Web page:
A beautiful French teenager turns to prostitution, no explanation given. A Romanian film director prepares in the days before shooting a film: language is worse groundwork than silence, especially with women. In a dark club, a man must scream, and does.
If there’s one thing in common among the films I’ve been able to sample from the 17th Annual European Union Film Festival at the Siskel Film Center, with sixty-four features from twenty-six countries, it’s simply that the storytelling dispenses with backstory, there’s a lot less about increasingly distant wars of the twentieth century, and that many of them seem like reports of the moment, emotional weather reports, simple, sometimes elegant statements of the state of things.
Of the first three examples, François Ozon’s “Young and Beautiful,” enigmatic seventeen-year-old Isabelle (coolly mysterious Marine Vacth) turns tricks after losing her virginity without satisfaction: very French and of a piece with Ozon’s long line of provocations, its blank surface seems new. In Corneliu Porumboiu’s “When Evening Falls on Bucharest Or Metabolism,” the wry director of “Police, Adjective” cools his deadpan farther, to the point one could make the mistake nothing at all is going on in the give-and-take between a manipulative film director and his actress-mistress. In its sparseness lies endless combat, and inspired comedy. (Inspired, considering he recently told me that the future of Romanian filmmaking looks like “Shit. Just shit.”) In Ben Rivers’ and Ben Russell’s Estonian-French “A Spell To Ward Off Darkness,” two experimental filmmakers collaborate on three episodes that are near-sleepwalks, on an island, in a forest, and in a Norwegian club that includes performance by former Chicagoan Robert A. A. Lowe (90 Day Men, Lichens).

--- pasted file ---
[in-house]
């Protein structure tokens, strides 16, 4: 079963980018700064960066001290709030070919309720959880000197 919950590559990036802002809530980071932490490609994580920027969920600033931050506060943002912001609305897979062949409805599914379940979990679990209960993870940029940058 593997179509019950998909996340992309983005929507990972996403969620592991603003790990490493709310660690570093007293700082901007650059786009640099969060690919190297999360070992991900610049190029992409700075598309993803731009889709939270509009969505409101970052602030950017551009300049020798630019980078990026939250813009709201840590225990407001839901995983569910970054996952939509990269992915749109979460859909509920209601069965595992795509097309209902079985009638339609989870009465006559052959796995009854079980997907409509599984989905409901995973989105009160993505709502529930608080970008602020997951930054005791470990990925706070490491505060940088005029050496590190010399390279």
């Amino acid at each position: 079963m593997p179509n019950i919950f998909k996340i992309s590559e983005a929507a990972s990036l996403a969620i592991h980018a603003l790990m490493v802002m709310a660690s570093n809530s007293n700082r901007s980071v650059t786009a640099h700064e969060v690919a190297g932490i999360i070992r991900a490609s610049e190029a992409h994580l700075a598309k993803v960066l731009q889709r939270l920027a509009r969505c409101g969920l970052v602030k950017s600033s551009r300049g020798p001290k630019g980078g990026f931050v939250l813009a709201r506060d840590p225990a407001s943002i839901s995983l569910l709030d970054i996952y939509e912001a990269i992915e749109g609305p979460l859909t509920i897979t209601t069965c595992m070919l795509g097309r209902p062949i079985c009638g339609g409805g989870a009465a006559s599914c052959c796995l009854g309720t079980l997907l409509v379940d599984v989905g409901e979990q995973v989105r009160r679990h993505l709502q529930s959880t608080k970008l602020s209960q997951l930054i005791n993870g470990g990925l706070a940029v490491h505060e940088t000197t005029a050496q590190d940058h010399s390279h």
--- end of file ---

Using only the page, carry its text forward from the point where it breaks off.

The shifting economics of filmmaking and distribution has created a trend toward local production and consumption of movies across the world, including in Lithuania, where half the local box office in 2013 went to stories that stayed close to home. Among this year’s EU fest’s entries, cultural specificity is a hallmark, and the bromide that the specific will always suggest the universal is in full flower. “It’s always our hope that the festival fills multiple cultural needs,” Film Center director of programming Barbara Scharres tells me. “It’s the home for the new work of many distinct European cultures represented in our [own] regional population, but at the same time provides a pan-European perspective through the increasing number of co-productions. As with all of our festival projects, we aim to fill a cultural need in our region as well as to [offer] an advance look at what we see happening in the wider world of international cinema from our curatorial perspective.” U. S distributors have already acquired an impressive number of films that are in the festival, but, as Scharres points out, “many others are films that may have no other chance for exposure in Chicago or even the U.S.”
Prolific Brit Michael Winterbottom is represented by two films, “The Trip To Italy,” a kind of comedy-documentary of the riffage of Rob Brydon and Steve Coogan, after their earlier “The Trip.” His 2012 “Everyday,” shot across five years, may have been topped for impact by Richard Linklater’s forthcoming twelve-year-duration “Boyhood,” but its quiet observation of the lives of four children as their father spends time in prison, has its own quiet command of the quotidian.
MIA directors who resurface include the great Lukas Moodysson, who returns from the dark with “We Are The Best!” the story of three thirteen-year-old girls who form a punk band in 1982. Neither of Paul Verhoeven’s dream projects, biographies of Christ and Hitler, are on the horizon, but his 2012 “Tricked” is included, a “crowd-sourced” film about a randy businessman who’s screwed over by everyone in his life, including his wife and mistress. Giddy cheer and cynical business dealings: there’s a snapshot of the Europe I know.
The 17th Annual European Film Festival plays March 7-April 3 at the Gene Siskel Film Center. See siskelfilmcenter.org/eufilmfest2014 for the full calendar.
Ray Pride is Newcity’s film critic and a contributing editor to Filmmaker magazine.
His multimedia history of Chicago “Ghost Signs” will be published soon. Previews of the project are on Twitter and on Instagram as Ghost Signs Chicago. More photography on Instagram.